Mountain Lake Conservancy
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Bird in mist nets Tom McAvoy treatin hemlocks
Freshwater Ecology class
Research: Current Projects

One of the Mountain Lake Conservancy's core values is "a commitment to preserving and enhancing the integrity of Mountain Lake's unique environment through management decisions based on sound research."  The Conservancy strives to honor this value while developing fresh programs and undertaking new projects. 

Fluctuating Lake Levels
As the water levels of Mountain Lake continue to fall, we respect its cyclical nature and let it run its course. Learn about the Cycles of Mountain Lake and the intriguing research and history that has occurred on one of only two natural freshwater lakes in the Commonwealth of Virginia.  It's also the highest in elevation (3,875') of any fresh water lake east of the Mississippi!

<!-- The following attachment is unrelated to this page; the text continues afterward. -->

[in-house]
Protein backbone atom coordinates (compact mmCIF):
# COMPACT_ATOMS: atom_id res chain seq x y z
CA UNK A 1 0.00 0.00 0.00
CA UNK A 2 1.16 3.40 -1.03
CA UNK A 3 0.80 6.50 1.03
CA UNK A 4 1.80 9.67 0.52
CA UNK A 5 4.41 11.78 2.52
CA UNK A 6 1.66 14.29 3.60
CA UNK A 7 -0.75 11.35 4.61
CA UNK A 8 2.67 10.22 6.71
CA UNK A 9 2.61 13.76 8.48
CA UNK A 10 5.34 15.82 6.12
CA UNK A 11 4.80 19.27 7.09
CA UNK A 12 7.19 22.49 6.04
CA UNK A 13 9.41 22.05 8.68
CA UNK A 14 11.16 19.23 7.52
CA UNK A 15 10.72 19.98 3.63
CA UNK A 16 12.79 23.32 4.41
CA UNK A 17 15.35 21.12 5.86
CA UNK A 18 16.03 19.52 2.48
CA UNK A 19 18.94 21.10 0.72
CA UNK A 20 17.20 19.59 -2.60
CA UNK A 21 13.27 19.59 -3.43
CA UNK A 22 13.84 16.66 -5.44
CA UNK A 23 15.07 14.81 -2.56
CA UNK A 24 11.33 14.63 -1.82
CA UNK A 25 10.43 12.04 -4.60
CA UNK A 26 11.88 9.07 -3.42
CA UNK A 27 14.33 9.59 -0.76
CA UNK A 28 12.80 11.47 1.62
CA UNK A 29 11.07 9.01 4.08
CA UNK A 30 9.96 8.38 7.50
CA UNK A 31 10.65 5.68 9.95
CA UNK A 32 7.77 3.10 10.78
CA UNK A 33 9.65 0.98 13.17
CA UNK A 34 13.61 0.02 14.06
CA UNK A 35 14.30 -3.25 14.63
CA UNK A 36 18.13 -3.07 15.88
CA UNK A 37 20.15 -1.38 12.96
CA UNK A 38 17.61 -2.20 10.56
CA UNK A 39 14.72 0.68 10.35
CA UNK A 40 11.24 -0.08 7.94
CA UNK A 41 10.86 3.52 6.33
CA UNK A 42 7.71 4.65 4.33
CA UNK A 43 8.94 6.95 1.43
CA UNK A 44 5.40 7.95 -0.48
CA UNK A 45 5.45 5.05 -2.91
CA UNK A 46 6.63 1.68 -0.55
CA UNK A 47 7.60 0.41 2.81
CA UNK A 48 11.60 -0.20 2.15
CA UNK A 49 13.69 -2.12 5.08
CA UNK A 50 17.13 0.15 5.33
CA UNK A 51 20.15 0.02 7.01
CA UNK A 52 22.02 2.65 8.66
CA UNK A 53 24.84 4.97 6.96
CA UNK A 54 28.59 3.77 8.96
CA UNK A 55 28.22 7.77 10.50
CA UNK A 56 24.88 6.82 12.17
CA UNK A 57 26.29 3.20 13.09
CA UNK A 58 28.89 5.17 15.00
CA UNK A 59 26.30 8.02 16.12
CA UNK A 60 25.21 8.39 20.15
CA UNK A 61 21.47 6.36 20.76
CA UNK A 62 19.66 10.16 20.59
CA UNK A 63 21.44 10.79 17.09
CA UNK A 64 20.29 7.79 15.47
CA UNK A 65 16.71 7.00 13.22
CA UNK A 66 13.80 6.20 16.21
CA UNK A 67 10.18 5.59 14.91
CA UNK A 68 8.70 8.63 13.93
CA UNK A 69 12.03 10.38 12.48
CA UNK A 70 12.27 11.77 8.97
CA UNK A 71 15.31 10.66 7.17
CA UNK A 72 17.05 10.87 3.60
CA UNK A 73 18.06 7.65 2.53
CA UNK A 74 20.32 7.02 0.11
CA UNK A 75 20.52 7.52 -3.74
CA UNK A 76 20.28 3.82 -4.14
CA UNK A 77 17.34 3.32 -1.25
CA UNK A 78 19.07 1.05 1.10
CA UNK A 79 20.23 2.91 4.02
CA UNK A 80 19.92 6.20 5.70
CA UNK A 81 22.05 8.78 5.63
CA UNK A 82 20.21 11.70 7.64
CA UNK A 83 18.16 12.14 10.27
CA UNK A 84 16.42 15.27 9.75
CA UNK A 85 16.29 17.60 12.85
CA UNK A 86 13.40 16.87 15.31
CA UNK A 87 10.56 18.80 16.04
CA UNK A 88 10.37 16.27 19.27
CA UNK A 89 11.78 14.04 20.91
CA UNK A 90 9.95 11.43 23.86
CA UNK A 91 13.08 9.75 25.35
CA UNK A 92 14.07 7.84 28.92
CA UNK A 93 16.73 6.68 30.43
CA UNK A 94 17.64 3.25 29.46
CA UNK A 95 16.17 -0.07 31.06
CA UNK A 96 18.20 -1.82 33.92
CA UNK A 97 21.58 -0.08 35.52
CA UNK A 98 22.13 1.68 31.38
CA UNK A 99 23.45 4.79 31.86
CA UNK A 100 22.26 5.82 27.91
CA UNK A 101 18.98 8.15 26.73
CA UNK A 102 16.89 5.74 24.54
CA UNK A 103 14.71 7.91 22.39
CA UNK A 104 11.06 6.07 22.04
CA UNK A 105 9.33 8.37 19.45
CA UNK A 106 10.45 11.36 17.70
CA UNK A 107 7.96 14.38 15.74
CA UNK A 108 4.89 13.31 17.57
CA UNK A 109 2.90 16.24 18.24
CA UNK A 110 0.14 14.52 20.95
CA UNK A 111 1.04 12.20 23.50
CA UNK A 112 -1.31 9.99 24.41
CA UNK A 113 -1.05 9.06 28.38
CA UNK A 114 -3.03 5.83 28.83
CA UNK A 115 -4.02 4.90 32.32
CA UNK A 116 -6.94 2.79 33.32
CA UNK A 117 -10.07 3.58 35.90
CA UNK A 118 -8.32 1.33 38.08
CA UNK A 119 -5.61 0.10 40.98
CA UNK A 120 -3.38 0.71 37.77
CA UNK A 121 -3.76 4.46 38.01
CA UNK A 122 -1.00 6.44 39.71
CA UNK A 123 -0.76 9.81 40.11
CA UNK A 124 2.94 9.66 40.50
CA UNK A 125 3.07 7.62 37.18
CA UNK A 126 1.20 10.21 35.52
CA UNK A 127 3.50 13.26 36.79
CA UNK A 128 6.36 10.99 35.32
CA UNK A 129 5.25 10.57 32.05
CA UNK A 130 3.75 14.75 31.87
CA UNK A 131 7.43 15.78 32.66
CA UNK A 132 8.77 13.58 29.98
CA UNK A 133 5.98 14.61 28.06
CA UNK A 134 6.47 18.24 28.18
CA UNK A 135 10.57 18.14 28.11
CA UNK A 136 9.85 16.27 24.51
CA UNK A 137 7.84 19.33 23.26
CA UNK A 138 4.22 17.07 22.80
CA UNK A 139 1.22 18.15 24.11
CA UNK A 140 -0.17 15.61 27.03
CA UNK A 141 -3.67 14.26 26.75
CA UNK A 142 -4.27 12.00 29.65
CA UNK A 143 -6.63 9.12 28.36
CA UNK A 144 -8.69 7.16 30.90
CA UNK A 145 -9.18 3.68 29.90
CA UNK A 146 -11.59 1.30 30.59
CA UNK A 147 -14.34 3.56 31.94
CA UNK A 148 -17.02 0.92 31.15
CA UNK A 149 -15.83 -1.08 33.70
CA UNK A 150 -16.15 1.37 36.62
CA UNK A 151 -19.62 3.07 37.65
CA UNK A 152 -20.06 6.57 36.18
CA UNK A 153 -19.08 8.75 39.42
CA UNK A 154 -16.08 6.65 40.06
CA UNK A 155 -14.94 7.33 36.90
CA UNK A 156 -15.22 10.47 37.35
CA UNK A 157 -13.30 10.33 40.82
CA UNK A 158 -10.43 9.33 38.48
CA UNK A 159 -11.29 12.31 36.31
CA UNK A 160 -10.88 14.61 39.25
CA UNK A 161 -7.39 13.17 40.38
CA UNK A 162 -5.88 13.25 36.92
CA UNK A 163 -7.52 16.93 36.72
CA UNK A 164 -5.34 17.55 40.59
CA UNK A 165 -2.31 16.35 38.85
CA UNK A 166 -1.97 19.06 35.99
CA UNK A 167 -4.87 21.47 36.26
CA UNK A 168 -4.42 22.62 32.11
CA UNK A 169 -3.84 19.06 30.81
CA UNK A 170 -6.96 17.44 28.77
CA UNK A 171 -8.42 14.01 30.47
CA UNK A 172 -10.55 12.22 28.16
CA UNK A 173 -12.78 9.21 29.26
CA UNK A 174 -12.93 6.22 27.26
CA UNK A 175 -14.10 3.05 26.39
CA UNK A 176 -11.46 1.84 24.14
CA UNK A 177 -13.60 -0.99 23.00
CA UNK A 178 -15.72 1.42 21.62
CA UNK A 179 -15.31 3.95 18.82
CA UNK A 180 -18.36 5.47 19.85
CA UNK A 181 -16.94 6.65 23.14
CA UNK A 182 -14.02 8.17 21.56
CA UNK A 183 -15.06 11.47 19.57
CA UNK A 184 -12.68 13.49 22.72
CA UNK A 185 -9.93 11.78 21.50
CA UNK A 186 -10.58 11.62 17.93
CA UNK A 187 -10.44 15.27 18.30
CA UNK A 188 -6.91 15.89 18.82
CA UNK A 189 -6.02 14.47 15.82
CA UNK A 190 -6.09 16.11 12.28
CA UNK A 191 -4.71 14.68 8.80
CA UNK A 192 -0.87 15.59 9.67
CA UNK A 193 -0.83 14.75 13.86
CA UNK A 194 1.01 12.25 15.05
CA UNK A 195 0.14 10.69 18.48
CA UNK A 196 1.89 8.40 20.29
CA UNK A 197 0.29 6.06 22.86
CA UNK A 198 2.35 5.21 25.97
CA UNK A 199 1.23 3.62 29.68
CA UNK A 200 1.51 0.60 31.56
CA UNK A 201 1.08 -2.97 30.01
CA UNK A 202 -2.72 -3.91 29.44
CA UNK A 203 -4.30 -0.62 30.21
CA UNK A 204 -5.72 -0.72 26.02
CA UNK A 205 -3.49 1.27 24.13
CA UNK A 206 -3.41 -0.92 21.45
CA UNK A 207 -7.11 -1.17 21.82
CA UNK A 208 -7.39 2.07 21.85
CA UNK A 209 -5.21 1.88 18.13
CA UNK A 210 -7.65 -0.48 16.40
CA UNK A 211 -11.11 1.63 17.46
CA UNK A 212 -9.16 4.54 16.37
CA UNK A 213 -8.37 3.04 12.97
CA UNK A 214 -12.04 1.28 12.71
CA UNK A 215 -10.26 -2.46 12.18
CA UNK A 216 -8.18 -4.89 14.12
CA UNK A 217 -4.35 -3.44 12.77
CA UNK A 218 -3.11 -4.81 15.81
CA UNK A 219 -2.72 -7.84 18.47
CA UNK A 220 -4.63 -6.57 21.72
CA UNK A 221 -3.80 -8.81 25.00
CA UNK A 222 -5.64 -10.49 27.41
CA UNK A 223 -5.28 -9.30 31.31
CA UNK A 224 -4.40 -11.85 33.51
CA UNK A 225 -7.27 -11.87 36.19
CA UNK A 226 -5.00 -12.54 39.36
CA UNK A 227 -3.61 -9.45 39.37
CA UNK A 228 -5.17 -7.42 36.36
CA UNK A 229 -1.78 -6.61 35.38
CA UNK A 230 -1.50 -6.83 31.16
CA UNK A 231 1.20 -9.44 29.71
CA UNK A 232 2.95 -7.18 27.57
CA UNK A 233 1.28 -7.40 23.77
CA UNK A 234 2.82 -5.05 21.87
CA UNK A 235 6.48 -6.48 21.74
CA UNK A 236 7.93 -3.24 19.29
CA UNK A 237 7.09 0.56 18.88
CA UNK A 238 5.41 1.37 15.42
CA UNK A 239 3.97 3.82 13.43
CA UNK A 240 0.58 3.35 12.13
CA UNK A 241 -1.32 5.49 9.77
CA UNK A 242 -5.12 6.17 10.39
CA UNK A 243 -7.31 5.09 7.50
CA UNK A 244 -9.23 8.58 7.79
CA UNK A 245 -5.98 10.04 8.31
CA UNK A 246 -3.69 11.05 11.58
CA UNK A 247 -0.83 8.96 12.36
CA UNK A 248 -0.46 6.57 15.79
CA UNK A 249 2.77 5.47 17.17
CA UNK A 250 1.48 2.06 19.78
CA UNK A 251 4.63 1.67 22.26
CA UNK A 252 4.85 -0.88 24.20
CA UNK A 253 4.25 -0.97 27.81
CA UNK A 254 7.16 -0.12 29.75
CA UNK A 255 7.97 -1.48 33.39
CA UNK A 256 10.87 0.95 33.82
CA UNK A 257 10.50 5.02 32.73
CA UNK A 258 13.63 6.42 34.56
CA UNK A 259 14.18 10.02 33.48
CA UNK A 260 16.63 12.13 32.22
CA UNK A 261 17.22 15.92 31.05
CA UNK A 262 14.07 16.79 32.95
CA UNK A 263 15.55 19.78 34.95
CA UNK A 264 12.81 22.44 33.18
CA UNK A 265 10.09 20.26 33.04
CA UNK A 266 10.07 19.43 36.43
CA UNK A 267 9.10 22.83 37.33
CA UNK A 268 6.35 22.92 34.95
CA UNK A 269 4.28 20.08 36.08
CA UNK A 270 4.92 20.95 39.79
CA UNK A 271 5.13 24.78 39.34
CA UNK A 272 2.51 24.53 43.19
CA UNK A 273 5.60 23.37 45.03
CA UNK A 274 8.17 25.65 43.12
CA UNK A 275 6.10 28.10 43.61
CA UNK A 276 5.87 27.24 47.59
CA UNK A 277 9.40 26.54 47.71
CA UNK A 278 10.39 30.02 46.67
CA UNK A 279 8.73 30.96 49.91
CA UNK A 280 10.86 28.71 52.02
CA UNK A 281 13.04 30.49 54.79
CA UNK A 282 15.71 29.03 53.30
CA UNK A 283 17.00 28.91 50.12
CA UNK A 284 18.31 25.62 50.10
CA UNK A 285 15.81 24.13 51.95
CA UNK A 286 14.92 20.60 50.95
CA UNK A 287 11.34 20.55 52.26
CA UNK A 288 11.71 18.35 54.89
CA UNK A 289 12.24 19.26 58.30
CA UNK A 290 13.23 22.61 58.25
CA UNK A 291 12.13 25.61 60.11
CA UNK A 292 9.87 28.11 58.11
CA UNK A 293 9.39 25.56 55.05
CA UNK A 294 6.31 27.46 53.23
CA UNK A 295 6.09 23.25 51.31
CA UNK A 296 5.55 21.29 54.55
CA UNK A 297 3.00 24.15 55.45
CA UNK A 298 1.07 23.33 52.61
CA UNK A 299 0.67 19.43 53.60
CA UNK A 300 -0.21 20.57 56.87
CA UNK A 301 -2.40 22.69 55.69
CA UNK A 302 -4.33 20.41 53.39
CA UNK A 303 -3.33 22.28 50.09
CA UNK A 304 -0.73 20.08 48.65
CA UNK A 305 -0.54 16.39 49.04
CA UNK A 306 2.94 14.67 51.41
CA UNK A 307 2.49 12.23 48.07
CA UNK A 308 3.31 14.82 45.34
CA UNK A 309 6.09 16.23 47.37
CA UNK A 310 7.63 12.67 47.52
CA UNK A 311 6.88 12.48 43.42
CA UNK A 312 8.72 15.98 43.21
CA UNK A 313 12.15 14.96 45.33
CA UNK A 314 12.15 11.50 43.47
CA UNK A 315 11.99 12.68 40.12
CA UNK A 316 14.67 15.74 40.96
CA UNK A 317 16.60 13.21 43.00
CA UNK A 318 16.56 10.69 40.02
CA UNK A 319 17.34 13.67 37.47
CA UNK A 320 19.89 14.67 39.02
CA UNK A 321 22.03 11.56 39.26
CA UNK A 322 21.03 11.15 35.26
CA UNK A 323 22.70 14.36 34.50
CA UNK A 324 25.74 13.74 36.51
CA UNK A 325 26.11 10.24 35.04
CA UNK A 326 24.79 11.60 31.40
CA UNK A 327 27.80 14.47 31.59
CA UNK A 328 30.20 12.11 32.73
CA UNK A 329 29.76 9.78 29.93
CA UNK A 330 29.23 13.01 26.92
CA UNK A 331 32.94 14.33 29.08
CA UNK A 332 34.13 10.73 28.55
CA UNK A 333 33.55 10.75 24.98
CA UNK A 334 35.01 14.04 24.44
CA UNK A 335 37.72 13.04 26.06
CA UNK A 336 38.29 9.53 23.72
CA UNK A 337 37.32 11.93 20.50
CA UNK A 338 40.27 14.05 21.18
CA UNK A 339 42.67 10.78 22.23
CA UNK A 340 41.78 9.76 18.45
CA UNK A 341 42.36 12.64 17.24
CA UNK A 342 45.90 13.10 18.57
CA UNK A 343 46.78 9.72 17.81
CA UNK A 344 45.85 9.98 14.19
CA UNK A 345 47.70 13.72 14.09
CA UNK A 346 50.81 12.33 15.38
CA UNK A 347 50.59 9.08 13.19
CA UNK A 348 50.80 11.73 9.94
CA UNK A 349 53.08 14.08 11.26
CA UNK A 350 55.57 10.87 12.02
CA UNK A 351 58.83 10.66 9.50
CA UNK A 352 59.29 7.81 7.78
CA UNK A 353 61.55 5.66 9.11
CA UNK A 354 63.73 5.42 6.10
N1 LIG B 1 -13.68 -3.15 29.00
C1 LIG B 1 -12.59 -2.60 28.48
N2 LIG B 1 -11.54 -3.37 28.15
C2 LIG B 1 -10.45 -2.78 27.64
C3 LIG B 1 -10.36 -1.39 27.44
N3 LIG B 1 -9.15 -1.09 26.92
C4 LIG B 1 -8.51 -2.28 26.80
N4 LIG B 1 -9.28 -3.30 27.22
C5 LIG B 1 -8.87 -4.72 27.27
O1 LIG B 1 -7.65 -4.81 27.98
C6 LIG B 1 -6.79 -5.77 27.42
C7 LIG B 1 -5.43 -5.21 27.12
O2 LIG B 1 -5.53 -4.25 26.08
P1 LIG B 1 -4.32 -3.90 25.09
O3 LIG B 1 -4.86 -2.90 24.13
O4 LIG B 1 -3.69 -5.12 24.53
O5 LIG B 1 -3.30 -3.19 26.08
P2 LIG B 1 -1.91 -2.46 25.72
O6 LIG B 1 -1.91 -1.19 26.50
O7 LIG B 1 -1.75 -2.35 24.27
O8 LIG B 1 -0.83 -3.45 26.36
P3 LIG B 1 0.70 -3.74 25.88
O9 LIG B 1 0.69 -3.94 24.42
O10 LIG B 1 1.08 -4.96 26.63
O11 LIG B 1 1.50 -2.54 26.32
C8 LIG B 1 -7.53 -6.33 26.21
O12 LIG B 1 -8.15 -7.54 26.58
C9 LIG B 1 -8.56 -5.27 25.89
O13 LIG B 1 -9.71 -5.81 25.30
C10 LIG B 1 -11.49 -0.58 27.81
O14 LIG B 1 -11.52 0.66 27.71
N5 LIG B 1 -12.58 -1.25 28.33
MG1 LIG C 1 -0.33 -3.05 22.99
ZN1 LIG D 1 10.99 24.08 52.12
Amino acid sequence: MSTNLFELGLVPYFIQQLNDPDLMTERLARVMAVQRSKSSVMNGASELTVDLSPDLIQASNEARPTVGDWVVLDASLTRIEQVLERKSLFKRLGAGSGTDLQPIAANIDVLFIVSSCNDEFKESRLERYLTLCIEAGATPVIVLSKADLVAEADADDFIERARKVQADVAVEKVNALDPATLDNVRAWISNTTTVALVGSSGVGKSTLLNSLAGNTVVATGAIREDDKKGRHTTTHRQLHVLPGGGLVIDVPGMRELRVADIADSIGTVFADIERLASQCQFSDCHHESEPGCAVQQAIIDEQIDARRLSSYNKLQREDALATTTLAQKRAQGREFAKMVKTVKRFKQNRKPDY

Responsible Forest Management
The Mountain Lake Conservancy manages the 2,600 acres of Mountain Lake property with 2,455 acres being forests. Much of the property was logged and grazed as late as the early 1900's. However, some of our Hemlocks are well over 200 years old.
Learn more about our Forests.

Fighting to Save our Hemlocks
The Mountain Lake Conservancy continues to battle the ravages of the wooly adelgid on our Eastern Hemlocks.  We have lost many battles for our ancient trees, these can be seen - some still standing around the lake. However, we are still waging war, and are committed to preserving the trees that respond to treatment in spite of the drought that has worsened their chances. The adelgid is back in 2008, and soil injection treatments began again in February on some select trees bordering Mountain Lake. Tom McAvoy of Virginia Tech's Department of Entomology is leading the effort.  You can help too, your generous donation can help save the Hemlocks.

Biological Research
Drive past the lake 1.5 miles, and you'll come to the Mountain Lake Biological Station.  The Mountain Lake Conservancy maintains a strong relationship with the Biological Station and continues to foster their research and support their mission.  From May - August, you may see students out on the Conservancy property conducting their research. 


   

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